The explosives used were of poor quality, the Paris prosecutor Francois Molins said -- but they were enough to scatter the bloodied remains of the bombers dozens of meters away.
One person who was walking by was killed in the attack
. Several others were injured.
Investigators are now looking at the sequence of events
: security guards in the area told CNN that one of the bombers tried to enter the stadium but was stopped by security.
But while forensics teams have swept the area, grisly evidence remained on the streets outside the stadium Sunday morning, more than 36 hours later.
Yves Buck lives near the stadium. "I was sad when I saw the blood on the walls," he said, "but not when I found out it was suicide bomber.
"I can't imagine if it had happened a few minutes sooner -- it was crowded. God help us!"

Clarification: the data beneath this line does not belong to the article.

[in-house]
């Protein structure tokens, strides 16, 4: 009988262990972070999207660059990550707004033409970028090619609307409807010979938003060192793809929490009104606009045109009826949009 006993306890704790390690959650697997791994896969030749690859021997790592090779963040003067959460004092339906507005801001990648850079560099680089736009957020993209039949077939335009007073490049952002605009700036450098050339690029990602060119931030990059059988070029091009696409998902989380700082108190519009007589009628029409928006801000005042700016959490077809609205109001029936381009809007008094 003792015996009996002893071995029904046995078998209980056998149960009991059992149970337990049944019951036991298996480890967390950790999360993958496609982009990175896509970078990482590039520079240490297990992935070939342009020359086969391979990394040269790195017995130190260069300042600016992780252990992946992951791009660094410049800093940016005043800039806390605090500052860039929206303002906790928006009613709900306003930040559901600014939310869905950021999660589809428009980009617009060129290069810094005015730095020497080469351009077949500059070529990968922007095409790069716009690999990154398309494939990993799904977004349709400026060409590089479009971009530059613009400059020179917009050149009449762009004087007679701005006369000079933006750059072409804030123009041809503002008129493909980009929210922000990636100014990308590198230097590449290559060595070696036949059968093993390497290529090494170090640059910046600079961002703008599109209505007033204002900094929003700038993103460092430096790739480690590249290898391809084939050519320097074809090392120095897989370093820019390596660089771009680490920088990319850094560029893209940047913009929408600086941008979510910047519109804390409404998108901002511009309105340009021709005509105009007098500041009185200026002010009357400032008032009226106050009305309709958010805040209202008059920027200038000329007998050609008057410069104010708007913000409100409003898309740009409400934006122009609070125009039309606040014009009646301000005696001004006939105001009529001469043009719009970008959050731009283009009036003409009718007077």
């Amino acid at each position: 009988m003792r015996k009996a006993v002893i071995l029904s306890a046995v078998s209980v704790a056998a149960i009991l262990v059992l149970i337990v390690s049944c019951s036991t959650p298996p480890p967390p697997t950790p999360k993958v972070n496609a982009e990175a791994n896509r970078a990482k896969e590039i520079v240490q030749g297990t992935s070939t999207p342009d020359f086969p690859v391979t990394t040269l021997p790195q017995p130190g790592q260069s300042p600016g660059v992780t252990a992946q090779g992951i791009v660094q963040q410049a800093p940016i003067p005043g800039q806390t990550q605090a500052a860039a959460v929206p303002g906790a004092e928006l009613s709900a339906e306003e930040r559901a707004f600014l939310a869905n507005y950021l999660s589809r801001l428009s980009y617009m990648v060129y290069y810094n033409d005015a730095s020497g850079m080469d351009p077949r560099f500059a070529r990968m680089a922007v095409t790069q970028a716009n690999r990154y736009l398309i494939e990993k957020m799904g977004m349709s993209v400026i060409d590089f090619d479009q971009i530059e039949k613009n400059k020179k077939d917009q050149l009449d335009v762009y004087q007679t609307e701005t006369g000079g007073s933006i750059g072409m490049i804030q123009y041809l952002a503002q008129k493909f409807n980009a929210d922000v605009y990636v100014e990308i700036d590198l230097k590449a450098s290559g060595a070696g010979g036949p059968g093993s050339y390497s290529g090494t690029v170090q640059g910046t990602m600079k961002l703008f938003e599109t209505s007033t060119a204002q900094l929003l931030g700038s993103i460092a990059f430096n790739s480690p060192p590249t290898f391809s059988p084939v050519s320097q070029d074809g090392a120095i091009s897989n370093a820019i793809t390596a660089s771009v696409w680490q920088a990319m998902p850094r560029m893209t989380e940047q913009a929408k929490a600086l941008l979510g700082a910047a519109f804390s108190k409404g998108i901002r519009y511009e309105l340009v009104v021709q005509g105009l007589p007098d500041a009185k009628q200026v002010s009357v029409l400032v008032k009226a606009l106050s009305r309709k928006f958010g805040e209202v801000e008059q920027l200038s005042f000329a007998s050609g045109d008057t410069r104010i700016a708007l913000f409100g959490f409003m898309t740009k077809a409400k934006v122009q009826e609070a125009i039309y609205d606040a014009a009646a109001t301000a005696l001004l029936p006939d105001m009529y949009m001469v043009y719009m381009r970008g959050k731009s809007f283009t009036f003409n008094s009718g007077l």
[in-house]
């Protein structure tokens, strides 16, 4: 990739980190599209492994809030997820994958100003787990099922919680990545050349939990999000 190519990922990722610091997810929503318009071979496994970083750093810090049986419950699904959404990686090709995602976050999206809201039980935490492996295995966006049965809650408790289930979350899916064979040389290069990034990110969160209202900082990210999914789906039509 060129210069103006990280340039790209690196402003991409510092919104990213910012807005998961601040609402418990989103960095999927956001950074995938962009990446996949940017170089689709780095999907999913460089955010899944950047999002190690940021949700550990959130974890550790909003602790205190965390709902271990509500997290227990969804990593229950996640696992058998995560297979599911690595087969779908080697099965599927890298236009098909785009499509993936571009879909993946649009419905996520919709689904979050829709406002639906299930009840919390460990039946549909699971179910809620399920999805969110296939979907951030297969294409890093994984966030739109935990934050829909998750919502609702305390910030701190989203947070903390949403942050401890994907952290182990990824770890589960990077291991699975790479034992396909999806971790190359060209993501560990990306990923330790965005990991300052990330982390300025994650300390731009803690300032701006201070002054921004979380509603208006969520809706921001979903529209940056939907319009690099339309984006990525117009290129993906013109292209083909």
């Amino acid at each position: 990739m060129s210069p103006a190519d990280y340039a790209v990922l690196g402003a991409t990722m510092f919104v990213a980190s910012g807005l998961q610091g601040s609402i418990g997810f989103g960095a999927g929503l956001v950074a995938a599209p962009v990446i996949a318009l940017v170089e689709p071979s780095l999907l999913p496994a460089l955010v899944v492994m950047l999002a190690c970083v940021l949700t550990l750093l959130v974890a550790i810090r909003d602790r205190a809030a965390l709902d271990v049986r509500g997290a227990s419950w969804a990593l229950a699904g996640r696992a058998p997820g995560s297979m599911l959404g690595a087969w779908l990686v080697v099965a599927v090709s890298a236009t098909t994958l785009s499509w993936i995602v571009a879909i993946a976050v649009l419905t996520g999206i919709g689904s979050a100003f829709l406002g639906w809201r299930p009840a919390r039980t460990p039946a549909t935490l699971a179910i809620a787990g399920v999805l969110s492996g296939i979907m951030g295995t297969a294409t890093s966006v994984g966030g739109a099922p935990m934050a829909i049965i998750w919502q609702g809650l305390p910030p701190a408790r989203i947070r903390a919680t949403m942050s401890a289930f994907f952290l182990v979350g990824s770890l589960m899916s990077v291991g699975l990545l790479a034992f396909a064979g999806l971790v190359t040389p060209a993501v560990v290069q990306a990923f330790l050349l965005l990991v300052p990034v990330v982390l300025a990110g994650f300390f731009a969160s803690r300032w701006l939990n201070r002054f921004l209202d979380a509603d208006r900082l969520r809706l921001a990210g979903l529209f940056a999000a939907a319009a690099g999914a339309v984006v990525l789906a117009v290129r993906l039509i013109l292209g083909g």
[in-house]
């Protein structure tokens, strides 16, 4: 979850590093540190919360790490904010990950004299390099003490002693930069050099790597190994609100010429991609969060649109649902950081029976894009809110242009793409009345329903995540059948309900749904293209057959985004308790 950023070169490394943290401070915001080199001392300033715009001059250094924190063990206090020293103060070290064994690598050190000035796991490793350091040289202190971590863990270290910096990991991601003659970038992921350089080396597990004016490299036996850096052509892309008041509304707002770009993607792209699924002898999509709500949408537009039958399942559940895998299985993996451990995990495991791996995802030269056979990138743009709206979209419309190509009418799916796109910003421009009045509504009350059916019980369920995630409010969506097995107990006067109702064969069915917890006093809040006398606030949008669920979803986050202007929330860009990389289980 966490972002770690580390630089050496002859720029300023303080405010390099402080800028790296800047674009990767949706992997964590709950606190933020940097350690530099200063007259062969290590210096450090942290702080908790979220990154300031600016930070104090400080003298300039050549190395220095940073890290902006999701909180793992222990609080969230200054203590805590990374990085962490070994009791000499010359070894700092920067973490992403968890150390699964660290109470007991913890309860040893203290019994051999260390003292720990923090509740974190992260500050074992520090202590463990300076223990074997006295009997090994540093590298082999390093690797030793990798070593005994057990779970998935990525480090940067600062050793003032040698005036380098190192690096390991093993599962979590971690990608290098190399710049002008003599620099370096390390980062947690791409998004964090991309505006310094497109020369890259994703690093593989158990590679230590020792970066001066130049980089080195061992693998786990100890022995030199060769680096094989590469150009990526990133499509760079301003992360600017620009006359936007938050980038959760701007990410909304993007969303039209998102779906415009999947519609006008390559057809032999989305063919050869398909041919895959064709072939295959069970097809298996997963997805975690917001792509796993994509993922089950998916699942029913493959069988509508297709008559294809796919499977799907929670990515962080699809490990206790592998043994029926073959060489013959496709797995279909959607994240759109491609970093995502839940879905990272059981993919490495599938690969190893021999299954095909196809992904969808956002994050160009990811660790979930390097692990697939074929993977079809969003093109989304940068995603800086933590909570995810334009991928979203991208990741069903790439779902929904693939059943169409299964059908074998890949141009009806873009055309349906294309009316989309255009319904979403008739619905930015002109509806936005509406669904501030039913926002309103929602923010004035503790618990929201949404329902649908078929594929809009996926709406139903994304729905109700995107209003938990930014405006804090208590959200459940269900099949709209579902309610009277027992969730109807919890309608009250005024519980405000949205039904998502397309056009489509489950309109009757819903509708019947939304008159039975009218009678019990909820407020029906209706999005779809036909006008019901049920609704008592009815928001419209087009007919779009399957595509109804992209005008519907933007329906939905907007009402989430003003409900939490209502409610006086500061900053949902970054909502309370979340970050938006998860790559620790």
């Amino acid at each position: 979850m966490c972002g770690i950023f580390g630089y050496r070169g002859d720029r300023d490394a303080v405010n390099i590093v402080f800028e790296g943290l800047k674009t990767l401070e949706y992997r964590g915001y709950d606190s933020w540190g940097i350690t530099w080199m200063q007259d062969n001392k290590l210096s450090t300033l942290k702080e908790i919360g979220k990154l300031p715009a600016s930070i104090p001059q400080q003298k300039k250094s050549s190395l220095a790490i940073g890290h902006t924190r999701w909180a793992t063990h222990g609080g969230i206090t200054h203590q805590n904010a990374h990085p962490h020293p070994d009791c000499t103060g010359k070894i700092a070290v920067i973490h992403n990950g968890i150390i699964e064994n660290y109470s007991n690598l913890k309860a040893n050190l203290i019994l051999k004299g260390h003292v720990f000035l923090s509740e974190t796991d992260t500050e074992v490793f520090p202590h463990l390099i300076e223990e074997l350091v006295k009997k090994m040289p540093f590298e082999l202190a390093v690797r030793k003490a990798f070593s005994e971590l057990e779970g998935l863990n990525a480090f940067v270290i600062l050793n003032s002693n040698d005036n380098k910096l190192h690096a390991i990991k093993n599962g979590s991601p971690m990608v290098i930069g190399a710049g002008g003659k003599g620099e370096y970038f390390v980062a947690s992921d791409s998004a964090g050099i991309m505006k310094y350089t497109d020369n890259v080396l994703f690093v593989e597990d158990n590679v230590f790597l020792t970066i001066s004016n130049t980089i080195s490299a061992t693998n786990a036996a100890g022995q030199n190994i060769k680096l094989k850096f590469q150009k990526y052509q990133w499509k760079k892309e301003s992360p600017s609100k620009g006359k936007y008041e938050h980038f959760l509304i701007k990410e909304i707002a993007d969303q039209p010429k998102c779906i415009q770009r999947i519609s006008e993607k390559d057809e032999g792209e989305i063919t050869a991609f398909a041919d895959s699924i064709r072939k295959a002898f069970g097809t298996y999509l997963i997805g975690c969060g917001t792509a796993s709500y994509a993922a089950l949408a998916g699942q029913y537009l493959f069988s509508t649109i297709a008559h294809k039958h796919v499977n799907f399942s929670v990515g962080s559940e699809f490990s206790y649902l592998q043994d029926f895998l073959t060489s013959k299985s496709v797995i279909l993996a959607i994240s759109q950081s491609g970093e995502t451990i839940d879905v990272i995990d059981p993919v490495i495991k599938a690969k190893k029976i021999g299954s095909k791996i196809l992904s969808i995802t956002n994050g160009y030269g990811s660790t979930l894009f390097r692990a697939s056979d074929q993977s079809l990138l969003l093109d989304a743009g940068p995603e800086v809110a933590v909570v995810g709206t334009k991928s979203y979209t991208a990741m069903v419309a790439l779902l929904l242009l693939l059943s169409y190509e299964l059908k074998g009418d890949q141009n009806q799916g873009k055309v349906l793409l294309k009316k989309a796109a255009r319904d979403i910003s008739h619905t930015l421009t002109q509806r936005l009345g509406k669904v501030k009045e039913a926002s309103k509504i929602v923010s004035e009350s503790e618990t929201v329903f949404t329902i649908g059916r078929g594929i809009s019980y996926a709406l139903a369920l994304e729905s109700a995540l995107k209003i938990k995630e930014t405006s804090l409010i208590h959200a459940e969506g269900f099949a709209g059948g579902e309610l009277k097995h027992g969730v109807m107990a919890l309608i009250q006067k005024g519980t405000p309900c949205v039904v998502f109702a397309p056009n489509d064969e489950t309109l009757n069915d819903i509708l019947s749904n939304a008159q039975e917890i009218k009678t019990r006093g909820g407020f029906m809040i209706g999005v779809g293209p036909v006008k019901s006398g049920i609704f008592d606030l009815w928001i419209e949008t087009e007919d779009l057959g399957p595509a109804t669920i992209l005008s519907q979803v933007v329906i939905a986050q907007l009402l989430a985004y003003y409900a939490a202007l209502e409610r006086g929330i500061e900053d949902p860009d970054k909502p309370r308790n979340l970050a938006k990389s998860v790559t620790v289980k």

Nuts and bolts that formed part of one of the bomber's suicide belts were also lying on the ground, even embedded behind the smashed glass of shops opposite the stadium. One of the fences next to the point of detonation had been dented by the impact of a bolt.
Onlookers wandered around the scene, apparently unaware of the blood and tiny, barely noticeable pieces of ripped clothing lying on the ground.
But others cannot forget what they saw on Friday night.
Kevin Tulga had just gone through the stadium entrance with his 10-year-old son when the bomber detonated behind him.
"We saw body parts there. I didn't want my son to see any of this. We were in front of the stadium. We didn't think. We had no idea what was happening. So I covered his eyes, took his arm and just ran."
The stains outside the Stade de France -- scene of the national team's 1998 World Cup victory -- will wash off.
But the feeling persists in Paris that another attack may come.
Tulga still has his tickets to Friday's game. His son can't sleep and Tulga, who came to France as a Kurdish refugee, says he doubts he will take the youngster to another match.